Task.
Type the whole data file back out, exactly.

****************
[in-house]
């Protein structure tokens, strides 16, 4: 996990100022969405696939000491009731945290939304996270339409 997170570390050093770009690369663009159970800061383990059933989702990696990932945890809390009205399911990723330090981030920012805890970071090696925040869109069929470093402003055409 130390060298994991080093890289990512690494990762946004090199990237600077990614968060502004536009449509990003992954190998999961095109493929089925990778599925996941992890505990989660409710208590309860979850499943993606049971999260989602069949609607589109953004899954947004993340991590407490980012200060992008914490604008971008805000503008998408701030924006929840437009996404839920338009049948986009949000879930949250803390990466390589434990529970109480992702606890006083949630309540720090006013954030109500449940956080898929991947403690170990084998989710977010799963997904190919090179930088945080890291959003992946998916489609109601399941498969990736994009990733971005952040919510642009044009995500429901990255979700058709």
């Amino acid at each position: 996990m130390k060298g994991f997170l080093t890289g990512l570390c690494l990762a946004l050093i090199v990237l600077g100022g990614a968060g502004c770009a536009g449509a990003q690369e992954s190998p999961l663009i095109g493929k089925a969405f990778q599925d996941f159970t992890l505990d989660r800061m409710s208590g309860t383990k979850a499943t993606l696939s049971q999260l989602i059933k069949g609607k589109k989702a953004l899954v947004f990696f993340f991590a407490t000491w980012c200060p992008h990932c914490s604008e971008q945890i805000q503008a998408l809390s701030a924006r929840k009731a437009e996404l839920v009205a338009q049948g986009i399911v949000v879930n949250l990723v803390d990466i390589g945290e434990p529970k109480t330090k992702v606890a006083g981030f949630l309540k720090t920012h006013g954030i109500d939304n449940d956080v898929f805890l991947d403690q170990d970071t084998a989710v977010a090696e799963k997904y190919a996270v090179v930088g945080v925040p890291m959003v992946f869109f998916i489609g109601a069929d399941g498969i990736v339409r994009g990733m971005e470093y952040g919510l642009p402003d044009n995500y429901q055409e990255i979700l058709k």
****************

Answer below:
[in-house]
């Protein structure tokens, strides 16, 4: 996990100022969405696939000491009731945290939304996270339409 997170570390050093770009690369663009159970800061383990059933989702990696990932945890809390009205399911990723330090981030920012805890970071090696925040869109069929470093402003055409 130390060298994991080093890289990512690494990762946004090199990237600077990614968060502004536009449509990003992954190998999961095109493929089925990778599925996941992890505990989660409710208590309860979850499943993606049971999260989602069949609607589109953004899954947004993340991590407490980012200060992008914490604008971008805000503008998408701030924006929840437009996404839920338009049948986009949000879930949250803390990466390589434990529970109480992702606890006083949630309540720090006013954030109500449940956080898929991947403690170990084998989710977010799963997904190919090179930088945080890291959003992946998916489609109601399941498969990736994009990733971005952040919510642009044009995500429901990255979700058709």
């Amino acid at each position: 996990m130390k060298g994991f997170l080093t890289g990512l570390c690494l990762a946004l050093i090199v990237l600077g100022g990614a968060g502004c770009a536009g449509a990003q690369e992954s190998p999961l663009i095109g493929k089925a969405f990778q599925d996941f159970t992890l505990d989660r800061m409710s208590g309860t383990k979850a499943t993606l696939s049971q999260l989602i059933k069949g609607k589109k989702a953004l899954v947004f990696f993340f991590a407490t000491w980012c200060p992008h990932c914490s604008e971008q945890i805000q503008a998408l809390s701030a924006r929840k009731a437009e996404l839920v009205a338009q049948g986009i399911v949000v879930n949250l990723v803390d990466i390589g945290e434990p529970k109480t330090k992702v606890a006083g981030f949630l309540k720090t920012h006013g954030i109500d939304n449940d956080v898929f805890l991947d403690q170990d970071t084998a989710v977010a090696e799963k997904y190919a996270v090179v930088g945080v925040p890291m959003v992946f869109f998916i489609g109601a069929d399941g498969i990736v339409r994009g990733m971005e470093y952040g919510l642009p402003d044009n995500y429901q055409e990255i979700l058709k």